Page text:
Wednesday, March 11, 2009

This recent article, Bionic hand is gripping stuff (From thisisoxfordshire), talks about the use of a device called the SaeboFlex. It is a hand brace with springs that stretch open a clenched hand and allow the wearer to exercise weak muscles that otherwise cannot be moved. People who have suffered a stroke or spinal cord injury can potentially use this treatment to regain function in their hands.

I first learned of the Saeboflex while inpatient for physical rehabilitation after a spinal cord injury. The device was new at the time, and unfortunately I haven't had access to one myself. However, a friend who makes leather armor created a similar device that I have been using. After just a few days of resistance exercises with the glove, I have seen improvement in my ability to open my clenched hand. I'll add more updates and photos of the device in the near future.

Monday, February 9, 2009

Another Exciting Stem Cell Study

A study recently published in the online journal, Stem Cells, showed regeneration of function in paralyzed rats. The authors transplanted stem cells from different sources to find the best way of repairing injury. This study shows hope for the use of non-embryonic stem cells in treating spinal cord injuries.
Before and after videos of the rats can be seen here:

Wednesday, February 4, 2009

Exciting New SCI Studies

The last two weeks have been an exciting time in the science of nerve cell regeneration. First, a study published January 22 tells of the identification of specific genes responsible for restoring injured nerve cells in nematodes. These genes have direct correlates in humans. Activating these genes in humans may eventually be a way of treating neurological damage.

Secondly, and closer to fruition, on January 23, the FDA Approved a human study injecting embryonic stem cells into the spinal cords of recently injured people with paraplegia. The researchers hope to improve function below the injury site, as has been the case in similar rodent studies.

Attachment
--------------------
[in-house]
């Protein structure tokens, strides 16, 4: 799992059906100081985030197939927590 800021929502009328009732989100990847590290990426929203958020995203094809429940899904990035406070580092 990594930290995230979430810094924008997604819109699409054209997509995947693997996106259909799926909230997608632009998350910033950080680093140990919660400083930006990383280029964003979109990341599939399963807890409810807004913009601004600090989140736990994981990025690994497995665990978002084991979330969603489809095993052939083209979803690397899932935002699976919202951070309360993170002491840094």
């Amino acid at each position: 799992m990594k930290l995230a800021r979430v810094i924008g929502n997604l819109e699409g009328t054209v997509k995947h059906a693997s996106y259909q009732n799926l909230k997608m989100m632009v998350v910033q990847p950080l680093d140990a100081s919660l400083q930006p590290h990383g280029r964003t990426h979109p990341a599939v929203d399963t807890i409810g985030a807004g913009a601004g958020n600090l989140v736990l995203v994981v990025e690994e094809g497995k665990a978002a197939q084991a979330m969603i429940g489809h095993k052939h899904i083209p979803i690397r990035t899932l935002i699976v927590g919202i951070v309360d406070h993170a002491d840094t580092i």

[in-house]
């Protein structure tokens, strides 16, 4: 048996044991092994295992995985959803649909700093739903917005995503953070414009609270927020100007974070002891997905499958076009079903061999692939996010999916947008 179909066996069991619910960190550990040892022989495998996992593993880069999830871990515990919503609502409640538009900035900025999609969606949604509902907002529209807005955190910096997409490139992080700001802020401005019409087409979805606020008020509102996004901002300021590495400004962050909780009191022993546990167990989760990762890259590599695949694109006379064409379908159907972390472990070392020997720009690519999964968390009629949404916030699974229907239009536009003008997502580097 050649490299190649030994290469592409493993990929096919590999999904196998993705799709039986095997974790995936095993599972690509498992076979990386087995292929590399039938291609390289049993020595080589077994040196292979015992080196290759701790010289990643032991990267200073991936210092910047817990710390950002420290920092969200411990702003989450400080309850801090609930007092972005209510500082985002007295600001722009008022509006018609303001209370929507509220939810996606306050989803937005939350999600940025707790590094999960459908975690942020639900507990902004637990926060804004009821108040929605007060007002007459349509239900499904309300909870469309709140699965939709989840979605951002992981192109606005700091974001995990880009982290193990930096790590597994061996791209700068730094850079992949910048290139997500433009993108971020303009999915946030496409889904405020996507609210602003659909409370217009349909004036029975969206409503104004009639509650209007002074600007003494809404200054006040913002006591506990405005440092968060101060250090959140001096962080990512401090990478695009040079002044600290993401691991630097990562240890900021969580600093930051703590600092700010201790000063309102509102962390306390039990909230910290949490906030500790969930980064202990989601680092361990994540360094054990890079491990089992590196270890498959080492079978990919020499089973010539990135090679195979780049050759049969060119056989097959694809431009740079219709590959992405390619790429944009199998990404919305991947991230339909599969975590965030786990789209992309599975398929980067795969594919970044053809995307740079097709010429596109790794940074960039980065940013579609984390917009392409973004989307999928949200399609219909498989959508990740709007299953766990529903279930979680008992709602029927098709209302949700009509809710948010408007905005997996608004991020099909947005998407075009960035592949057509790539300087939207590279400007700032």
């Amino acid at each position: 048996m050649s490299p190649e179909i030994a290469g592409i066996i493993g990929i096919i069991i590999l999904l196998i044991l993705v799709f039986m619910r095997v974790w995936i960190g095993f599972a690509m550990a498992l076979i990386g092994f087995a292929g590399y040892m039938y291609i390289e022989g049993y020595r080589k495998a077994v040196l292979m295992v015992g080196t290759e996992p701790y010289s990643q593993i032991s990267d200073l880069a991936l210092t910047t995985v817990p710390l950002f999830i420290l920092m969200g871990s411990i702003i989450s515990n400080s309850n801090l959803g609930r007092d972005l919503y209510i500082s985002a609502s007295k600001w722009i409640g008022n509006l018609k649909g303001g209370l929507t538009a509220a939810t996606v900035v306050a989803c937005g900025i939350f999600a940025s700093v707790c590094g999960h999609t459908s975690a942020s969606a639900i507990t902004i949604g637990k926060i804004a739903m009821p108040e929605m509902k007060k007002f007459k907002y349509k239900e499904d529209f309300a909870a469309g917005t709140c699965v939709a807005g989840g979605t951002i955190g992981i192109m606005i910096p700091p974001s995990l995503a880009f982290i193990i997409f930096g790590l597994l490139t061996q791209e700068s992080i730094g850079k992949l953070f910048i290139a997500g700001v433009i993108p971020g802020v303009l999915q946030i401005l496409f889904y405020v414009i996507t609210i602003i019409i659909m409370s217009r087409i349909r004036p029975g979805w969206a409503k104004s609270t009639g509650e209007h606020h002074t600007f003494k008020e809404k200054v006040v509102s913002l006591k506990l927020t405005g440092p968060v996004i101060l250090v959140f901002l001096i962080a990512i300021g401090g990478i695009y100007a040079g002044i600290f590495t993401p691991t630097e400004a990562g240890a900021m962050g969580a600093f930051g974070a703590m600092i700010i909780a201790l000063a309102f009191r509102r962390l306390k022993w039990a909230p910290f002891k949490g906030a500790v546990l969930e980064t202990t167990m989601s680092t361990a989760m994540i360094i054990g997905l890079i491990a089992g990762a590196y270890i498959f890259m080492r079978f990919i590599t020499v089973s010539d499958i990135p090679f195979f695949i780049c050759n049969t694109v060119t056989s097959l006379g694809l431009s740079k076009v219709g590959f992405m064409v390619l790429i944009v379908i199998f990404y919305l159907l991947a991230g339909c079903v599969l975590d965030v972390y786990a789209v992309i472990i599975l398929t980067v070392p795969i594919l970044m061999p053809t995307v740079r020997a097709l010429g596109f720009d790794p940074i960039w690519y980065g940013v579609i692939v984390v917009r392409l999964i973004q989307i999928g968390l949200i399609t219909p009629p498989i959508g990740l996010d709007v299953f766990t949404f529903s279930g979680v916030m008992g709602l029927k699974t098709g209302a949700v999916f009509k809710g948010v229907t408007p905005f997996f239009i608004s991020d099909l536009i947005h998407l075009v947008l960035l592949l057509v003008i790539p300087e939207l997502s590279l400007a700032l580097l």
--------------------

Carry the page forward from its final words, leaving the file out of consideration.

Links: ScienceExpress article (required paid subscription)
Geron, the company running the human study

Tuesday, February 3, 2009

President Obama's Disabilities Agenda

The new administration has a page on its website devoted to plans related to improving conditions for Americans with disabilities. It offers a four part plan for increasing education, restoring the ADA, increasing employment rates, and supporting independent community living.

In addition, the site itself is promised to be accessible to all. The Accessibility page invites comments from people with disabilities, "To improve the accessibility of, the White House has asked users with disabilities to review the site and has also reviewed the site's accessibility with outside web tools. The results of these reviews have been incorporated into the website. The White House welcomes comments on how to improve the site's accessibility for users with disabilities."

It's a great time to get involved and keep pressure on politicians to live up to their promises. Help ensure that the new era of transparency includes all Americans.

Wednesday, January 28, 2009

How Quickly Things Change

A recent news story recounted how an up-and-coming Brazilian model contracted a rare necrotic virus and passed away after a short fight against the disease. Prior to her death, Mariana Bridi da Costa had undergone amputation of both hands and feet in an attempt to save her life.